Job Search Advice For New Grads
After years of climbing the educational ladder, new graduates can face a tough wake-up call when it’s time to find a job. Between building your resume, writing the perfect cover letter and competing with hundreds of other applicants, it’s not an easy or quick process. The first step to landing your dream job is to know where to search, how to search, and what resources are available for you.
Searching for jobs shouldn’t be the hard part of landing a position after graduation. Luckily, informing yourself with the right tools and knowledge gets you one step closer to your goals.
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Here are some things new grads can do to make the job search easier.
Take Advantage Of Your Campus Career Center
Most post-secondary institutions have a career center on campus. They provide help with job searching, resume and cover letter assistance, career advising and more. It’s a helpful department with services typically covered by tuition, yet 40 percent of undergraduate students never utilize this resource.¹
Post-secondary institutions want you to land a job not only for your own success, but also to show stakeholders and potential students that graduates can successfully find jobs in their field. This type of service will help both parties get what they want. If you’re approaching graduation, see what your campus career center has to offer. They might also have alum services available to you for years after graduation.
Use Job Websites And Apps
If you’ve ever looked for a job, you probably started by going onto a job search engine. This is one of the best ways to begin your search because it gives you an idea of the current job market in your area by telling you what’s currently open across different companies. Filter your desired position, location, experience level and other aspects to find jobs that are relevant for you.
Make an account with any of these websites and easily apply to jobs through the website, or be directed to the proper application page. You can even sign up for relevant job alerts sent straight to your email once they are posted. Download an app if there is one, and turn on push notifications for the latest updates.
Plus, making an account will typically save your search and make it easier to repeat that query next time you’re on the site.
Some job websites and apps to checkout include:²
- Google for Jobs
Track Down Company Career Web Pages
Major companies have career web pages dedicated to job postings and application portals. It’s a good idea to check in with these sites occasionally in case something comes up, especially since not all companies will use general job posting sites like Indeed or Monster. Cover your bases and see if a company you’re interested in can send you email notifications once relevant job postings come up.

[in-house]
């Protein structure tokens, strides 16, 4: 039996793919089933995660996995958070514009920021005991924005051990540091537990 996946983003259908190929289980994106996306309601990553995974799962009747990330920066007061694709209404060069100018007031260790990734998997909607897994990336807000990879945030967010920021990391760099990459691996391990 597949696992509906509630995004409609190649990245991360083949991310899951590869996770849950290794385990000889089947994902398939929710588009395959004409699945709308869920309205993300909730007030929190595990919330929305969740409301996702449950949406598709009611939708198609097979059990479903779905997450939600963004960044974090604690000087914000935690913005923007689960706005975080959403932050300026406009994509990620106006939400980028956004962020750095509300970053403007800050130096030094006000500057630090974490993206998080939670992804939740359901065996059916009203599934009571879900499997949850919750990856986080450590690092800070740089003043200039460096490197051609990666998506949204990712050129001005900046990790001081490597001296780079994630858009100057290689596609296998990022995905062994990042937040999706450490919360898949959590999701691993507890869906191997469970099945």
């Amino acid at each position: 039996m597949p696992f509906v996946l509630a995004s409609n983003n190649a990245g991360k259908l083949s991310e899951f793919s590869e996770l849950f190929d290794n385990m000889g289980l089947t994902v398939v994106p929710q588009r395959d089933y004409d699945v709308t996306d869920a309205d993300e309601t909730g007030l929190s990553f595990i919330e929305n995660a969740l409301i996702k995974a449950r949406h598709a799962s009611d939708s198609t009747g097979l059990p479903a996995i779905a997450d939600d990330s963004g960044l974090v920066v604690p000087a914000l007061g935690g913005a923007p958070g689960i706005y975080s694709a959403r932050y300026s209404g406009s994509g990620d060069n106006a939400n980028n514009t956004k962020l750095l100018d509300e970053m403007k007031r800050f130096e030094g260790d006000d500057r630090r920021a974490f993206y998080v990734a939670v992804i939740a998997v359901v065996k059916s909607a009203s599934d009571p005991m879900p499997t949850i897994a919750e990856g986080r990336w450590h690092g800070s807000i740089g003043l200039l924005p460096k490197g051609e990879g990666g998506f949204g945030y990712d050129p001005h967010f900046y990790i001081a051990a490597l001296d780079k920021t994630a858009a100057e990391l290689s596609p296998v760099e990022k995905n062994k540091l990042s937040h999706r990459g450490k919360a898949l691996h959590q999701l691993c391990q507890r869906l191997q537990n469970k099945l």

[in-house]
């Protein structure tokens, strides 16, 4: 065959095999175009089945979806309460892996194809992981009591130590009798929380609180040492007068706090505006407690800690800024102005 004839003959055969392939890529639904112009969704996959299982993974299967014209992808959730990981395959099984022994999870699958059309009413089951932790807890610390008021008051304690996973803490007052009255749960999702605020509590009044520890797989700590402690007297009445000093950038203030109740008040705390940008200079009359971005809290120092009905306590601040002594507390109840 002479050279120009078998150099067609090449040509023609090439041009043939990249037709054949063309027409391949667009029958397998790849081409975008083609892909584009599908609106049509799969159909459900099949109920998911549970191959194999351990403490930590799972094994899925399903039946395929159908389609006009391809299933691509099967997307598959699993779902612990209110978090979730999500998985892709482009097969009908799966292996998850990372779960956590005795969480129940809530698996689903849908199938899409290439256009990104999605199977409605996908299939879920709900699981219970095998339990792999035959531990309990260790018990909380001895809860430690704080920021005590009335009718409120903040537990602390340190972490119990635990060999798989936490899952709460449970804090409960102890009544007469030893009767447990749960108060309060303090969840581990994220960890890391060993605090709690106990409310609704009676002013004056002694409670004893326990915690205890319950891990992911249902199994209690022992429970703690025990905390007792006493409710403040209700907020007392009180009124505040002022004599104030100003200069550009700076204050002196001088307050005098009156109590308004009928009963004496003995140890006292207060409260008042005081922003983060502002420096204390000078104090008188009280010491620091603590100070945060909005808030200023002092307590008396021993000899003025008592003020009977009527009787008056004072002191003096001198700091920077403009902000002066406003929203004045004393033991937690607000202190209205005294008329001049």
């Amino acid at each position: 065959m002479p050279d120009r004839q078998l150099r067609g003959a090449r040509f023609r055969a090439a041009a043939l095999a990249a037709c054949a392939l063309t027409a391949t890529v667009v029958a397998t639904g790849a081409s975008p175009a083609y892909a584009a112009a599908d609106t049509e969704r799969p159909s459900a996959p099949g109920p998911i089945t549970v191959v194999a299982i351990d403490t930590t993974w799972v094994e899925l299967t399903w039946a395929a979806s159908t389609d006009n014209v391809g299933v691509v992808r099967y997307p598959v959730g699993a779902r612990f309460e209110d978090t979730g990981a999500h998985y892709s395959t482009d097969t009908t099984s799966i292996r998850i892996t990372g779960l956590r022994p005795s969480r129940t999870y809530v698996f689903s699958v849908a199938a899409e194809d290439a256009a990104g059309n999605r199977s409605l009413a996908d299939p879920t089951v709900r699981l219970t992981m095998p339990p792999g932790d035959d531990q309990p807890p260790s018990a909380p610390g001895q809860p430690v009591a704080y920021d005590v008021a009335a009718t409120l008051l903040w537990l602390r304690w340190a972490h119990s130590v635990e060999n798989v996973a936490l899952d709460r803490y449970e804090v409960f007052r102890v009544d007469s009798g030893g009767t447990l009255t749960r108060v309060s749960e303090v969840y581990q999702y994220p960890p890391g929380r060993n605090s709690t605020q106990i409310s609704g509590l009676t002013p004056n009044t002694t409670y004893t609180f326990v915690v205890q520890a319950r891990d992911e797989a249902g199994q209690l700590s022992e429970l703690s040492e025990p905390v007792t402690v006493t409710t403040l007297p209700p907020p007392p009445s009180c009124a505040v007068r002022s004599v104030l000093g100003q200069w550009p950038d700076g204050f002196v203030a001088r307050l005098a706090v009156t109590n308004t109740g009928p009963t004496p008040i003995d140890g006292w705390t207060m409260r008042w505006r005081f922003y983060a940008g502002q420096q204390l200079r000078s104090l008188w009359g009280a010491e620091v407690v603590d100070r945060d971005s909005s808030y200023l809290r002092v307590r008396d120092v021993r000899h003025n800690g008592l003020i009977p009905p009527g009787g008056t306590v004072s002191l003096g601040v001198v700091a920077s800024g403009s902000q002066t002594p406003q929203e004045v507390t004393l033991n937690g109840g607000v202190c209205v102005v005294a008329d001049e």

Search Keywords On Social Media
Social media is a fun way to stay entertained, but it can also be a powerful tool for job seekers. People working at companies might share new job postings when they come up and make their followers the first to know. Twitter and LinkedIn are two social media platforms where this discourse can happen.
Consider making a Twitter account for job seeking, or use your current one if it’s professional enough. Follow active leaders in your industry and see what’s available. You can even perform searches with keywords and relevant hashtags that might exist specifically for potential job opportunities you’re looking for.
Also make sure to see if companies you’re interested in have Twitter profiles or Facebook pages dedicated to job opportunities and announcements that might be posted.
Attend Networking Events And Job Fairs Within Your Industry
Searching online for jobs can be draining and repetitive. That’s why putting yourself out there at networking events and job fairs can be beneficial.³ It gives you an opportunity to meet with employers and professionals face-to-face, which makes yourself known to them. It’s also more memorable than sending an email or resume.
Networking is one of the best ways to find jobs. Knowing the right people can open doors you wouldn’t have access to if you were confined to your computer. It also allows you to charm professionals with your industry knowledge and experience so that when a job opportunity does come up, you might be remembered and contacted for an interview.
Attending job fairs puts you in a room with hiring managers which gives you an opportunity to talk with them about what they look for. Even if you don’t get the job you applied for at a job fair, at least you can say that you met the person in charge and can keep their card as a future contact. Developing professional relationships can give you a growth in status and even improve your self confidence.